HSJ approached all the trusts that were at or beneath the threshold for one or more of the GIRFT vascular activity measures. Many gave candid descriptions of their issues and what they planned to do, or had done, about them.

London North West University Healthcare Trust recruits surgeon to tackle high mortality rate

One London trust said it had recruited a professor to a vascular surgery post specifically to combat a high death rate for some procedures.

London North West University Healthcare Trust had an in-hospital mortality rate of 63.5 per cent for ruptured AAA cases from 2014-16. A spokesman said this was because it treated frailer patients.

He said: “We had some mortality in 2014-2015 following open surgical repair of such relatively sick patients. In response to this the trust headhunted Professor Martin Malina to focus and drive a minimally invasive treatment approach of AAA repair.

“Since his arrival, the department has changed its practice to treat more patients with minimally invasive techniques – this has been reflected in improvements in mortality rates and a reduction in ITU admission and vascular bed days.”

The trust, which runs a vascular centre from Northwick Park Hospital, said it did not plan to make any large scale changes as part of the review.

Ashford at St Peter’s seeks partner

Director of operations at Ashford and St Peter’s Hospitals Foundation Trust James Thomas said although his trust now hit the thresholds, the organisation was looking for partner trusts to network services with.

He told HSJ: “We recognise, however, we are close to the threshold and this is the challenge of operating as a standalone vascular service. Last year we commenced a vascular transformation programme to look at the network opportunities available to us.

“We have been fortunate to have a number of trusts come forward and express an interest in working in partnership with us. Work is still underway to identify a preferred partner and establish a new operating model.”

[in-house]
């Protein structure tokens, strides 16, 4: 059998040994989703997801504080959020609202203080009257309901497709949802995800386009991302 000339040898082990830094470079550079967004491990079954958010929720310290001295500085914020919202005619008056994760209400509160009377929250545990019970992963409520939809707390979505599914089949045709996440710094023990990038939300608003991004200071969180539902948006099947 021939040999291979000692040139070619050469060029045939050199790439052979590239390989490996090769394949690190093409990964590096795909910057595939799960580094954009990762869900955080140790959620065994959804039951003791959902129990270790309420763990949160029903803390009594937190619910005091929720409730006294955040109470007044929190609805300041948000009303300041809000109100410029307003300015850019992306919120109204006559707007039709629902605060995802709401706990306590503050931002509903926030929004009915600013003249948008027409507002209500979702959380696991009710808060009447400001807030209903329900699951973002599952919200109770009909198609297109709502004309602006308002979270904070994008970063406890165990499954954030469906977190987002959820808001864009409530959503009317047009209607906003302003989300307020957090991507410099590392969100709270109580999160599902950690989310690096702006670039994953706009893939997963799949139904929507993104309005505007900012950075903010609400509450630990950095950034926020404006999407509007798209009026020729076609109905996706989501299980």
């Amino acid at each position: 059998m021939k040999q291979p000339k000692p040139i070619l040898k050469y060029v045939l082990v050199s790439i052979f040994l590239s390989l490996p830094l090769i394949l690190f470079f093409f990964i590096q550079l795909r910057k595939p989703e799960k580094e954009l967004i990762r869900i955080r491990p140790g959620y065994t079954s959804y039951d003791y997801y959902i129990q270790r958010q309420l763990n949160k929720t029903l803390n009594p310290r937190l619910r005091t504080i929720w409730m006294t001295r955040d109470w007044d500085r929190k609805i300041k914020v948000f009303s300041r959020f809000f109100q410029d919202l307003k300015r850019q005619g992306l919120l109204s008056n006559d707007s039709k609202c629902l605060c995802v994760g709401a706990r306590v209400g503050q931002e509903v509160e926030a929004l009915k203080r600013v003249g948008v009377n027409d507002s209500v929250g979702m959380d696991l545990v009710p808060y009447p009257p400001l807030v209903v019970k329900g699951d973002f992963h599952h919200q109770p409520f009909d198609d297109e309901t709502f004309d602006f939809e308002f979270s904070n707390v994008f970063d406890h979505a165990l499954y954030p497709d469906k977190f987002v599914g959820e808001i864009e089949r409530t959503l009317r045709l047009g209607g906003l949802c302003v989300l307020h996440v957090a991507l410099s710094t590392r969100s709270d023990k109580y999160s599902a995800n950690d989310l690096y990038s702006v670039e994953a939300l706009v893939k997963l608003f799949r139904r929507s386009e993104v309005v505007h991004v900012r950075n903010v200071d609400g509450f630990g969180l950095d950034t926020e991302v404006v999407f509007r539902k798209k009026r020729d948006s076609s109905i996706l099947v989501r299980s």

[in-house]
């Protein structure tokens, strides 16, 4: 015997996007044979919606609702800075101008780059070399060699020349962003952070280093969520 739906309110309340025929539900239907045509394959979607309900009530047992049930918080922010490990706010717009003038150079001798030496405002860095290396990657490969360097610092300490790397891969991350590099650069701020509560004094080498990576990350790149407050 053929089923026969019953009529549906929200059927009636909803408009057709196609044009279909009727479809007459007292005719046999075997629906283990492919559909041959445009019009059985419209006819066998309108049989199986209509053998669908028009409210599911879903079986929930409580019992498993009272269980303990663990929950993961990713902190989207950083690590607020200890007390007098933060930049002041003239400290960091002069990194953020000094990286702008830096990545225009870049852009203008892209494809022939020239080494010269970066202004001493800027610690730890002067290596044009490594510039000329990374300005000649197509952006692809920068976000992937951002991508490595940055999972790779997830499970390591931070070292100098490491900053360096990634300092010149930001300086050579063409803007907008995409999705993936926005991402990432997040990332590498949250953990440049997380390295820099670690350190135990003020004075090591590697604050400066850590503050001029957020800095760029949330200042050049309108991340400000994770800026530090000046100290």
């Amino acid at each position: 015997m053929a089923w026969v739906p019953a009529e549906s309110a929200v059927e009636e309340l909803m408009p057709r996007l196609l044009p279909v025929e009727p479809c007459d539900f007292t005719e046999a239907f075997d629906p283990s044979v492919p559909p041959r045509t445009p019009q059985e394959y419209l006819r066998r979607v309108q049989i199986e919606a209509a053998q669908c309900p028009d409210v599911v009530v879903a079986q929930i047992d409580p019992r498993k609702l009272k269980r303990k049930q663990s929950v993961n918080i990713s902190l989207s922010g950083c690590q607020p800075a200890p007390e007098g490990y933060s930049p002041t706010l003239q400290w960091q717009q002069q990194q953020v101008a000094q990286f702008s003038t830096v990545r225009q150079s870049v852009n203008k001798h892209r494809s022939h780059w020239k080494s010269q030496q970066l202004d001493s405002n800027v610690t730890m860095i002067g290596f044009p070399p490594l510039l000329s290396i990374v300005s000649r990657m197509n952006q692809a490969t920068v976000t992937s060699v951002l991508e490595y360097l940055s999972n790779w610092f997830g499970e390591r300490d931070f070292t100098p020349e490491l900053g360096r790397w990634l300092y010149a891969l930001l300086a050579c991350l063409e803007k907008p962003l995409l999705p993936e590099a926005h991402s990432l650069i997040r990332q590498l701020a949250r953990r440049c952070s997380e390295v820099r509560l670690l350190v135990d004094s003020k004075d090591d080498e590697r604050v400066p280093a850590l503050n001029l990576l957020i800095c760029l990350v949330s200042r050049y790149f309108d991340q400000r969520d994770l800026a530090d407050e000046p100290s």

Six west Yorkshire trusts to centralise vascular surgery

In west Yorkshire one of the three current centres is likely to stop performing vascular procedures.

A spokeswoman for Bradford Teaching Hospitals FT told HSJ although it was the vascular hub for the region, the six acute trusts in the area were looking to centralise down to two arterial centres from the current three. Bradford, Calderdale and Huddersfield FT and Leeds Teaching Hospital Trust currently provide the service.

Barking, Havering and Redbridge seeks to retain independence

Although the GIRFT review recommended all trusts be part of a hub and spoke model, one trust is going it alone.

Despite being below both procedure thresholds on the most recent data Barking, Havering and Redbridge University Hospitals Trust said it was “an independent arterial centre”.

It said it now hit the activity thresholds and had recently started performing complex fenestrated endovascular aneurysm repairs and that “these procedures typically performed in centralised teaching hospitals, and constitute our plans to progress and develop our unit”.

Borders trust reviews network with Scottish hospitals

North Cumbria University Hospitals Trust’s Cumberland Infirmary is the hub for a network that includes the Scottish border region. North Cumbria is “actively reviewing [its] networking arrangements with Dumfries and Galloway in order to increase the number of patients [it treats]”, a spokeswoman said.

Rural South West trusts discuss network

Plymouth Hospitals Trust is recruiting for two additional interventional radiologists to hit the GIRFT staffing recommendations and is in “ongoing discussions” with other trusts about developing a network.

The trust said: “It is important to take into consideration the geographical differentiation and population density for individual trusts as this will impact clinical volume.

“The South West is rural and none of the acute trusts has the required population to be able to perform the recommended number of procedures. Despite this the GIRFT report acknowledges the clinical outcomes at Plymouth remain good.”

Royal Cornwall Hospitals Trust, which is at the end of the peninsula, is networked with North Bristol Trust and Plymouth. A spokeswoman said its outcomes was good considering the low density of its population and that population’s age.

No comment responses

Northampton General Hospital Trust made no comment apart from to say that it met requirements from NHS England as commissioner. NHS England did not comment.

None of the four trusts in the North East that were beneath the thresholds made any comment.

Shrewsbury and Telford Hospitals Trust also made no comment.

Trusts reveal plans to centralise services after GIRFT review